MID-NINETEENTH CENTURY VOTING BEHAVIOUR IN LEICESTER: INFLUENCES OF SOCIAL CLASS AND POLITICAL GENERATION

Hunting, James Edward (1992). MID-NINETEENTH CENTURY VOTING BEHAVIOUR IN LEICESTER: INFLUENCES OF SOCIAL CLASS AND POLITICAL GENERATION. The Open University.

DOI: https://doi.org/10.21954/ou.ro.0001015f

Abstract

The core of this thesis is a study of the parliamentary electoral behaviour of a mid nineteenth century East Midiands town, namely Leicester.

Its format is a quantitative analysis based upon a large programme of nominal record linkage between the contemporary pollbooks and censuses, from which statistically reliable evidence was drawn and ultimately presented to argue the case of the existence and extent of social class and political generational influences upon electoral choice in Leicester during a specific period in time.

Naturally, such an analysis of voting behaviour would not have been feasible without a full knowledge of the contemporary local (and to some extent the national) political scene and of the socio-economic milieu in which it developed. The same is true when offering an interpretation of the analysis to the reader. Therefore a detailed account of Leicester's socio-economic and political life, both somewhat prior to and during the period focused upon, is presented in the two chapters which immediately precede the quantitative analysis.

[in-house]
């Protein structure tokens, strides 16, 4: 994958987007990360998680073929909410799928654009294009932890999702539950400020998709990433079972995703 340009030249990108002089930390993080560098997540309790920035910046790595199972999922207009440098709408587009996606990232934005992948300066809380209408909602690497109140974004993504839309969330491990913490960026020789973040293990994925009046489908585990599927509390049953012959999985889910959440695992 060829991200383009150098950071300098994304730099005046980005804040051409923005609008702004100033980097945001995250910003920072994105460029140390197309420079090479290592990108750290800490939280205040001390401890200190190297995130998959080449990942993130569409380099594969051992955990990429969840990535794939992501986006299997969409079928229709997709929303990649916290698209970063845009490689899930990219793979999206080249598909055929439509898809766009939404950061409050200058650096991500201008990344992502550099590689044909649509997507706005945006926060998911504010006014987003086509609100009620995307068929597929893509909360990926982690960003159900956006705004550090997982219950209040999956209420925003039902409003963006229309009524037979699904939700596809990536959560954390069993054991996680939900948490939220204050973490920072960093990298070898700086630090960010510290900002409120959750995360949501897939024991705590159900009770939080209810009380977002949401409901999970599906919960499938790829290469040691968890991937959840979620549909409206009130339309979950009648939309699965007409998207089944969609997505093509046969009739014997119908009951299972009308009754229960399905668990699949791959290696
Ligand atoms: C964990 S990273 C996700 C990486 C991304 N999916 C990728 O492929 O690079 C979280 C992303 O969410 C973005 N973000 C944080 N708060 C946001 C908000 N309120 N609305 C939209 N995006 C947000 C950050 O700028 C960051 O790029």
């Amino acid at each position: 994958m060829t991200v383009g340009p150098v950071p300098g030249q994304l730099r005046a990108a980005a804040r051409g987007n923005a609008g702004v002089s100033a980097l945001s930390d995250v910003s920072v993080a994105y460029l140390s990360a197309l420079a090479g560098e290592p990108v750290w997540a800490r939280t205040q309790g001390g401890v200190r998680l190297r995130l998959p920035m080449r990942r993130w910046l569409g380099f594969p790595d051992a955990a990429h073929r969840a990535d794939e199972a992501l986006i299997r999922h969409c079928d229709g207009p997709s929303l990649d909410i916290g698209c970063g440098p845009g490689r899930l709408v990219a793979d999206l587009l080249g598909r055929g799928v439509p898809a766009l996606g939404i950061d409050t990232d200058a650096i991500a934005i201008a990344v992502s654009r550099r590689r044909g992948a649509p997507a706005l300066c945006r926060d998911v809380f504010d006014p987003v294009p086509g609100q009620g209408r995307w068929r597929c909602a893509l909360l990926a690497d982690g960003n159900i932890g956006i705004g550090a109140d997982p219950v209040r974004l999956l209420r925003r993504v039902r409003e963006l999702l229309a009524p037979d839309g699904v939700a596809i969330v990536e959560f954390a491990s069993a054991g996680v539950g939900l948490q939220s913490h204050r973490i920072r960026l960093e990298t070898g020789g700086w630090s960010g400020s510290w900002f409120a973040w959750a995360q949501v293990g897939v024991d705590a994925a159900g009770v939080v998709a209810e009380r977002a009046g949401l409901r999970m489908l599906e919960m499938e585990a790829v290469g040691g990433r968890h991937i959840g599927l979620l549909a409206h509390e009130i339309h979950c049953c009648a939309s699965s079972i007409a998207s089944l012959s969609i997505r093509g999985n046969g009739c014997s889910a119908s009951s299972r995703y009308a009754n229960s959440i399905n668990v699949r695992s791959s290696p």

As a piece of historical research it was also important to survey the field and present a review of those published works which have shed previous light regarding social class and political generational influences upon electoral behaviour. This has been covered in length following the introductory first chapter of the thesis. But there is an important point to be stressed regarding the content of this review. The social class dimension of voting behaviour has been especialiy associated with the mid twentieth century. Therefore it was considered appropriate to devote some attention both to this period and to the intervening decades which separate it from the period which my own research has focused upon: i.e., the main purpose for deiving into mid nineteenth century social class influences was a quest for a precursor to a statistically proven (rather than an assumed) mid twentieth century phenomenon. Much the same reasoning lies behind the accompanying study of political generation which therefore follows a similar approach.

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